Internet connectivity is not fairly distributed around the world, in particular for islands or isolated areas. For instance, connectivity to and from the Reunion Island is mainly based on links to France located about 10,000 km away. This causes long delays and degraded Internet service. In this article, we investigate the performance of the Internet connectivity by analysing delay and path properties from and to La Reunion.… Read more
Learn more about the RIPE Atlas active measurements network.
You can also find a collection of use cases, reviews and other articles written by RIPE Atlas users.
As a part of the RIPE NCC's ongoing engagement with the Internet Exchange Points (IXPs) we have organised a code sprint. Researchers and IXP developers got together to continue work on the projects started during the IXP Tools hackathon, and achieved new, tangible results. … Read more
International routing detours are paths that originate in one country, visit another country and return to the original country. Such circuitous routes could occur due to intentional traffic engineering, lack of local peering, BGP misconfigurations, or even attacks. Detecting such events helps network engineers to diagnose problems. … Read more
Last month we covered the 2015 leap second ahead of the insertion of a leap second at the very end of 2016. As stated previously, leap seconds can trigger poorly-tested code paths; leap second handling always unearths bugs and issues. This one was no exception!… Read more
In this article, we give one example of the possible communities that are now easier to build around RIPE Atlas probes. With the tagging of similar probes, existing communities can use additional tools for creating and analysing RIPE Atlas measurements, such as "IXP Country Jedi", to create their own interpretation of the available data. We are hoping this is going to be an inspiration to the reader, and an invitation to play with the results and improve on the code. … Read more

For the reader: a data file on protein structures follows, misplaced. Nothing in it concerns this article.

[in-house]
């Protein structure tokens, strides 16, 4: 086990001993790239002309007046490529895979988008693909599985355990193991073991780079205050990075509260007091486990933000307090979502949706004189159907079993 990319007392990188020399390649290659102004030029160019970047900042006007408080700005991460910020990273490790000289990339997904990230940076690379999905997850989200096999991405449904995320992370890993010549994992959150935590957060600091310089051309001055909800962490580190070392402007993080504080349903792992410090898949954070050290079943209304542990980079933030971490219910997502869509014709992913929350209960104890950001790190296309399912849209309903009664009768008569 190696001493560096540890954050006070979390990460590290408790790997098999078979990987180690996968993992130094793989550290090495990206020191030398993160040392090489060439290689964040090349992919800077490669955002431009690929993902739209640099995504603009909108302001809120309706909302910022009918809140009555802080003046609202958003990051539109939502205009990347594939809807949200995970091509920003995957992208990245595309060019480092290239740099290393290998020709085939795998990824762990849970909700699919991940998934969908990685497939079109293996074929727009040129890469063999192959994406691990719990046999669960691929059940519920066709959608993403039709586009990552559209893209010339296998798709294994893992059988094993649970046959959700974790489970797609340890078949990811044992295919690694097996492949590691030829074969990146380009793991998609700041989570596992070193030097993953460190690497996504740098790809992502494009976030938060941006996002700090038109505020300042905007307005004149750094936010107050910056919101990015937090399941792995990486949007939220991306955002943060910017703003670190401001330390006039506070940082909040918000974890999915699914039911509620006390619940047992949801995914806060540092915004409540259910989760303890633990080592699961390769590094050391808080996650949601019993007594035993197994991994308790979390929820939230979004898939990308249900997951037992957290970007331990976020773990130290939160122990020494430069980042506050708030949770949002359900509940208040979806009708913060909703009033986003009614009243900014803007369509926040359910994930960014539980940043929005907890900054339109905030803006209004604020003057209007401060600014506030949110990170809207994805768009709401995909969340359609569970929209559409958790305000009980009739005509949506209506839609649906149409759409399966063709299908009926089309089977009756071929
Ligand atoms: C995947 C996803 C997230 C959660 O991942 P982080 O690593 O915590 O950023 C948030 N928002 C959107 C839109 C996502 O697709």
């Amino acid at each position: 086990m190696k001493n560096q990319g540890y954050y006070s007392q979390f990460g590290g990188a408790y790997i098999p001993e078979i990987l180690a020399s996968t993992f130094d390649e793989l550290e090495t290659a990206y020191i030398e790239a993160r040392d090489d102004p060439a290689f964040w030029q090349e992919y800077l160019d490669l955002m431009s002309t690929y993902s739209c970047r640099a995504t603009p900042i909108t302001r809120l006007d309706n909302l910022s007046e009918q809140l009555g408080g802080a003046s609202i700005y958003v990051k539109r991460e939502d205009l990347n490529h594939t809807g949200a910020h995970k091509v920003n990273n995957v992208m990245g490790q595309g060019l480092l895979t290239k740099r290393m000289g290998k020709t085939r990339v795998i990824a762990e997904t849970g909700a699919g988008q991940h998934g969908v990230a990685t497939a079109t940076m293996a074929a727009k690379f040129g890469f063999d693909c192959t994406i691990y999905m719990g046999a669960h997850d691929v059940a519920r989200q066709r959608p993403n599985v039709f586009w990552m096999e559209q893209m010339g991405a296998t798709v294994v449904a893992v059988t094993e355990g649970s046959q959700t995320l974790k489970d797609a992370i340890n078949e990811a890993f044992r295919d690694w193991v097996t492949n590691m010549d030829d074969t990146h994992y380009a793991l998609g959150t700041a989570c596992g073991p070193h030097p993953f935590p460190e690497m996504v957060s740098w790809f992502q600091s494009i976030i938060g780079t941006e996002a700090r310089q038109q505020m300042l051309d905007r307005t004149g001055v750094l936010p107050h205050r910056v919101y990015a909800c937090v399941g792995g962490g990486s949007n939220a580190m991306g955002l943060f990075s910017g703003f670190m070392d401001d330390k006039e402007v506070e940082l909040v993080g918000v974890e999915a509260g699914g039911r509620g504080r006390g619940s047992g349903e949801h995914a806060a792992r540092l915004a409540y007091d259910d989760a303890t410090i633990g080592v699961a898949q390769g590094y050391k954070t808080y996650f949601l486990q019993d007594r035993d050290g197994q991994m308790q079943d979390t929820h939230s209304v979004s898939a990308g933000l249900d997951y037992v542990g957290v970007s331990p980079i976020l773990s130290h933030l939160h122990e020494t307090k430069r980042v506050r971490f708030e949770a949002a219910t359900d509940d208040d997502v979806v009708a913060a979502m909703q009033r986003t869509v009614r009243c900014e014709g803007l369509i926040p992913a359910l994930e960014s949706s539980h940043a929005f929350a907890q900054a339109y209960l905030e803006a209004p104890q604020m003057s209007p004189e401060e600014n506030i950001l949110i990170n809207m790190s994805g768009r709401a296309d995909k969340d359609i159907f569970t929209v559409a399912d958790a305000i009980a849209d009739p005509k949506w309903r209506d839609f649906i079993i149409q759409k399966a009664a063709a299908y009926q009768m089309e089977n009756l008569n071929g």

Four years have passed since the RIPE NCC announced its plans to put RIPE Atlas anchors into production. Since the first anchors went online in 2013, we’ve been working hard to both maintain and expand the network. As a result, we currently have 238 anchors deployed across 66 countries!… Read more
On 31 December this year, we're scheduled for another leap second. There are many stories about what leap seconds can do to infrastructure and applications, and rituals are built up around them. Such rituals stem from reality: leap seconds trigger poorly-tested code paths and run contrary to assumptions that system time always runs in one direction. It's useful to be aware of how your infrastructure handles leap seconds and how NTP servers handle them, so you can plan around the event. Here, we look at some of the NTP measurements the RIPE Atlas platform took around the last leap second, and approaches for handling them.… Read more
Here is an example of how cross-pollination between two or more communities can create success. An overlap between IETF participants, RIPE Atlas users and listeners of a popular German podcast has led to growth in the deployment of RIPE Atlas probes (hardware devices that measure Internet infrastructure). We are still interested in expanding this platform in areas and networks that need more coverage. … Read more
As RIPE Atlas is expanding, it is approaching the magical milestone of 10,000 probes. However, as our public graphs also illustrate, the expansion has slowed down recently. … Read more
At the RIPE NCC, we are grateful for the contribution RIPE Atlas ambassadors make to the success of the RIPE Atlas measurements platform. In this article, we focus on a handy RIPEstat tool that can be used to visualise the results of their efforts. The tool provides a historical view of country-specific growth of RIPE Atlas probe numbers and allows for comparisons of up to four countries in the same graph. … Read more